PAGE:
Good & Fugly works closely with Australian farmers to sell excess and cosmetically challenged produce to consumers. It is through this work that co-founder, Richard Tourino, was intrigued to investigate the relationship between Australian farmers and supermarkets, and specifically what impact this relationship has on food waste.
Tourino said, ”The stats around food waste in Australia, and across the globe, are staggering. Globally 1 billion tonnes of food produced for humans is wasted each year. This wastage produces 8 per cent of global greenhouse gas emissions and 25 per cent of all vegetables produced don’t leave the farm. It’s the food waste lost between farm and supermarket that we wanted to unpack with this report. We’re hoping as the years go on, we see some of the numbers shift as attitudes towards the aesthetics of fruit and vegetables change. But for now, we’ve still got a long way to go.”
The findings of the report – which surveyed both large farmers ($500k+) and smaller farmers (<$500k) – highlights the pressures faced by Australian farmers and the outdated nature of the supermarkets’ screening systems for fruits and vegetables. It also uncovered some insights into farmer profits and wider industry concerns.
Some of the key findings include:
Smaller farmers have been hit hardest in the past year: Compared to a year ago, 42 per cent of small farmers have reported lower profits.
There are a range of concerns worrying farmers: When looking towards the future, farmers are most concerned about rising production costs, labour issues, and weather conditions.
Produce rejection is also a concern to farmers: While a quarter (25 per cent) of small farmers are concerned about produce being rejected by supermarkets, 1 in 3 (32 per cent) larger farmers cite it as a concern, ranking it above cashflow issues and lack of control over pricing.
Perfectly good produce is being rejected by commercial buyers: Majority of respondents (56 per cent) agree that perfectly good produce is rejected due to cosmetic issues and the same number think making better use of imperfect produce is important to improve sustainability in the agricultural sector.
The appearance of fruits and vegetables is a huge part of the food waste issue: “Appearance” is overwhelmingly the reason supermarkets reject fruit & veg followed by size with farmers reporting 68 per cent of fruit and vegetable rejection from commercial buyers was due to appearance.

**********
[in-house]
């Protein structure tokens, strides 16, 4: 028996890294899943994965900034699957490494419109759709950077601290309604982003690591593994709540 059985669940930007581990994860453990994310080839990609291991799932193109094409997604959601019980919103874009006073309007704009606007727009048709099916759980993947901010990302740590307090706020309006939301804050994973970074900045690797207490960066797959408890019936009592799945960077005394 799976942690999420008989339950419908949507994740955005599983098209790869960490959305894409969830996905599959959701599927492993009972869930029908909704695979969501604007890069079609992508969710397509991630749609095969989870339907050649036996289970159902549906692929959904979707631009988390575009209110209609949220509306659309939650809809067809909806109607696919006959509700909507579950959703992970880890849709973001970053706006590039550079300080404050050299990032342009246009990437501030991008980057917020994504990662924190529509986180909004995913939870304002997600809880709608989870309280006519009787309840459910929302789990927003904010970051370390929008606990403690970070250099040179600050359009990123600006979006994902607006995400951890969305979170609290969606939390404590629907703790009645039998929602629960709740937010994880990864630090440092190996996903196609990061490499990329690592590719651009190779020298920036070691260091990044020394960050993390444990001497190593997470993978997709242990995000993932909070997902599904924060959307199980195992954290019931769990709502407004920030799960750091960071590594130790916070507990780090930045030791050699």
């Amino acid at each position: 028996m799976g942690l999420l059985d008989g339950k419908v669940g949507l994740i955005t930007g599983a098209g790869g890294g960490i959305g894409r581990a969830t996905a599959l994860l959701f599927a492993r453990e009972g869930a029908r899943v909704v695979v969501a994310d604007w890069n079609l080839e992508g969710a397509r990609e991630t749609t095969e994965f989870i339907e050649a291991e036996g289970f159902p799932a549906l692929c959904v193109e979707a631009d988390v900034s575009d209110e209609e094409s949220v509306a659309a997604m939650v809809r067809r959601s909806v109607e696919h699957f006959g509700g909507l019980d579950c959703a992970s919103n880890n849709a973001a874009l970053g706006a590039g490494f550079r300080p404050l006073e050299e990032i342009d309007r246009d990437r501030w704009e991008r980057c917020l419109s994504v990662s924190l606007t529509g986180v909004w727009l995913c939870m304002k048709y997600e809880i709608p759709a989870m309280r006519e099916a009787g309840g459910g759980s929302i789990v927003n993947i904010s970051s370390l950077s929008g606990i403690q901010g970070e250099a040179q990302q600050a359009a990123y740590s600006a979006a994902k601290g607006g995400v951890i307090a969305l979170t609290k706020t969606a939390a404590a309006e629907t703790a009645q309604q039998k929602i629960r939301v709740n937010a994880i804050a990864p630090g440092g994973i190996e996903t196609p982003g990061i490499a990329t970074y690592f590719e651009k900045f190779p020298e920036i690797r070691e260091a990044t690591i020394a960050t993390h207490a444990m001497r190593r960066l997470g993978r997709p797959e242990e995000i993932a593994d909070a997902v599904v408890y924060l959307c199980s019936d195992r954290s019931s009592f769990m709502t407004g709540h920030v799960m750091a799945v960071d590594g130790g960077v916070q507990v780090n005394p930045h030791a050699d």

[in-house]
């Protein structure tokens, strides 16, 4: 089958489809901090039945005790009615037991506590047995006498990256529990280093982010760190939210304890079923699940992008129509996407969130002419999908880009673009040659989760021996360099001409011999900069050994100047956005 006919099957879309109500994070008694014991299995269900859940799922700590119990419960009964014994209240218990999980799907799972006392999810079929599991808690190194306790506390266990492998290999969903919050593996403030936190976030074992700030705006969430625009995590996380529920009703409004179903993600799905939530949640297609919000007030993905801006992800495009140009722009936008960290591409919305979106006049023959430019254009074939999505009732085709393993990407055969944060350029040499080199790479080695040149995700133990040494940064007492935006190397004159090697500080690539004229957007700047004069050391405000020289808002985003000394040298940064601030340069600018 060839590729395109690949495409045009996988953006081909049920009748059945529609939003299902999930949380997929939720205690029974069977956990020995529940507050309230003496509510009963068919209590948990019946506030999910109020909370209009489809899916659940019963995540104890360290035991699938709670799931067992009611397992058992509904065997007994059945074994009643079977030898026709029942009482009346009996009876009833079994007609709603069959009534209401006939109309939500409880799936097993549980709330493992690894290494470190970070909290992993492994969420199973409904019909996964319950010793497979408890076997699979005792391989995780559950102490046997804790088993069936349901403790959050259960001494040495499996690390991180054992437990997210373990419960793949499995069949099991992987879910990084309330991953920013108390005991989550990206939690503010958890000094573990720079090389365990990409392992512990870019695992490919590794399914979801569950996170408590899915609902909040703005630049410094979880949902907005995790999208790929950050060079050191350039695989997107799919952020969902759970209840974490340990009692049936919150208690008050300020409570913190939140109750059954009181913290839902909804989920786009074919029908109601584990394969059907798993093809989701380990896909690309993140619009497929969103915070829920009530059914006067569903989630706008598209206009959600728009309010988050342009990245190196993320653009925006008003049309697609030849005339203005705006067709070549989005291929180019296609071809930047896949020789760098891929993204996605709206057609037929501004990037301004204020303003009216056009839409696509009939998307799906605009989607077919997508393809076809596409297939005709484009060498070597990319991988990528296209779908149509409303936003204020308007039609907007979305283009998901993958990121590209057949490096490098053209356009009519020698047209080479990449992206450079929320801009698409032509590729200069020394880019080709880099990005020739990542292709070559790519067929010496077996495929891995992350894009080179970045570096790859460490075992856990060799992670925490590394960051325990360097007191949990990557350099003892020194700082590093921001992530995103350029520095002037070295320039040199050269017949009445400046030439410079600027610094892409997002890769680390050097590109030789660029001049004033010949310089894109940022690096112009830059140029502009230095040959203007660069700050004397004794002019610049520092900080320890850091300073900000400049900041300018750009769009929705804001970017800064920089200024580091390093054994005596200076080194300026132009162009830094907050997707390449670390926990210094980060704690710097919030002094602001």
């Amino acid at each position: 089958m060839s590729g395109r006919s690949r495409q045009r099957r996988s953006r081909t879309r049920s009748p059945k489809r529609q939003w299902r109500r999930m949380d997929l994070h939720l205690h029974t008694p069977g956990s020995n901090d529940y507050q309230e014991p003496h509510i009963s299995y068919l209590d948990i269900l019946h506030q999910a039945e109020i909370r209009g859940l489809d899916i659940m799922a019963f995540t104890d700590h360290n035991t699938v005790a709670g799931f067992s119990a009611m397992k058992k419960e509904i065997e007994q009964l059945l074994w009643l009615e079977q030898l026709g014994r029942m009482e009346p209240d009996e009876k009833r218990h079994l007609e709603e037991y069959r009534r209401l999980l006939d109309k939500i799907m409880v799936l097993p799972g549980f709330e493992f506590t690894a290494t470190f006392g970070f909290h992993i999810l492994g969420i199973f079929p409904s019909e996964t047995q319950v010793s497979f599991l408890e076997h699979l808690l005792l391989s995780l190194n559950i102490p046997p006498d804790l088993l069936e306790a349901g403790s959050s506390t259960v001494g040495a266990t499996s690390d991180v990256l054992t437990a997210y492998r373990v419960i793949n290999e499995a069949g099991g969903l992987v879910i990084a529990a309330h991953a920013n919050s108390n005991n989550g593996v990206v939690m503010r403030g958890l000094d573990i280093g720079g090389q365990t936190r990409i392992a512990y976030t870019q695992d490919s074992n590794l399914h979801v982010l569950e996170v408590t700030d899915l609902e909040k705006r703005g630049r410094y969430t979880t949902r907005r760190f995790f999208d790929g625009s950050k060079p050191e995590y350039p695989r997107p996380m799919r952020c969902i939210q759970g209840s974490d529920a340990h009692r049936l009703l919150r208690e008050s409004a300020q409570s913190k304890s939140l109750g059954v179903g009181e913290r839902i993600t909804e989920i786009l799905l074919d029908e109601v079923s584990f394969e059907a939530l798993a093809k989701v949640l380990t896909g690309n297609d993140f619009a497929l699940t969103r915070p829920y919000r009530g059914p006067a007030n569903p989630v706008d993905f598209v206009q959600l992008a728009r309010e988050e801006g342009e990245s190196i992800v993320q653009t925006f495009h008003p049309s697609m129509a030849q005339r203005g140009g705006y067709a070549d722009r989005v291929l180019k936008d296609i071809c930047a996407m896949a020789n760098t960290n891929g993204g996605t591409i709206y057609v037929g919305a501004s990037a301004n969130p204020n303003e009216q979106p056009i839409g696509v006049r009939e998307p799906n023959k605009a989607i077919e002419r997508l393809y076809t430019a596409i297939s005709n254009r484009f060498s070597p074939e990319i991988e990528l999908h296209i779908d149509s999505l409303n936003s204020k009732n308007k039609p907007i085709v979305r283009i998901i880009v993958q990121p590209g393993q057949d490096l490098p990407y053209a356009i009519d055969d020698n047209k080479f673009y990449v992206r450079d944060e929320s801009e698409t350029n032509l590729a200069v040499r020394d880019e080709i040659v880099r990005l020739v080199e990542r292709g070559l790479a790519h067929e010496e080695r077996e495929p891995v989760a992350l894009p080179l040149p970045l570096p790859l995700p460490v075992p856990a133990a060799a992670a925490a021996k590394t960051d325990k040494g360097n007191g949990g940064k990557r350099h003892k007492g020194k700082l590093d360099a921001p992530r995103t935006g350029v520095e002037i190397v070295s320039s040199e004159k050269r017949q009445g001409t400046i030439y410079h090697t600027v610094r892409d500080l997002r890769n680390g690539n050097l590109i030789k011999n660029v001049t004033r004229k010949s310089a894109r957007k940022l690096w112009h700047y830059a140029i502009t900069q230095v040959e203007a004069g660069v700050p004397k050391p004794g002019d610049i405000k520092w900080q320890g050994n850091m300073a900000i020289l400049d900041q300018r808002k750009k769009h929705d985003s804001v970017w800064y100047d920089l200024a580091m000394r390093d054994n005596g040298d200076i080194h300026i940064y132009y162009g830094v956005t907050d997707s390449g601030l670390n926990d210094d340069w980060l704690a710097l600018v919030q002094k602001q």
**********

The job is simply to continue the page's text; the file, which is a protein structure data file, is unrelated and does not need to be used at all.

A large share of crop never leaves the farm because farmers expect it to be rejected: The prospect of rejection by commercial buyers influences on-farm “self-rejection”, 51 per cent of farmers screen out good produce because they don’t think it will be accepted by commercial buyers. 1 in 5 (20 per cent) large farmers are losing more than 30 per cent of what they grow because they expect it to be rejected by supermarkets because of its appearance or size.
Farmers are losing out on profits: 1 in 4 (23 per cent) farmers report supermarkets expect them to hand over imperfect produce for free. This increases to 1 in 3 (32 per cent) for larger farmers. And overall, only 19 per cent of farmers believe they are paid a fair price for their produce b y commercial buyers.
The individual financial loss due to rejected deliveries can be high: 1 in 10 farmers (12 per cent) reported an annual loss of $50,000 or more as a result of rejected produce.
Farmers feel supermarkets are too strict on their screening of fruit and vegetables, with 40 per cent of large farmers reporting that supermarkets will reject a whole pallet over one “bad apple”.
Farmers have a limited range of options for rejected produce: 37 per cent of farmers said the rejected produce can be sold to alternate buyers, but this is often at a discount. 32 per cent of farmers report that rejected produce is repurposed into other products such as marmalade and soaps.
Tourino said, “We can see through these answers that, simply put, there’s a lot of produce that is being rejected by supermarkets purely for the way it looks and its dramatically impacting farmers’ profits. Collectively, if we look at the loss of profits from farmers in the report due to rejected produce and average it out across Australia’s 15,000 farmers, these losses equate to a total of $27.9 million, or roughly 13.95 million kilos of fruit and vegetables, being lost annually in Australia.”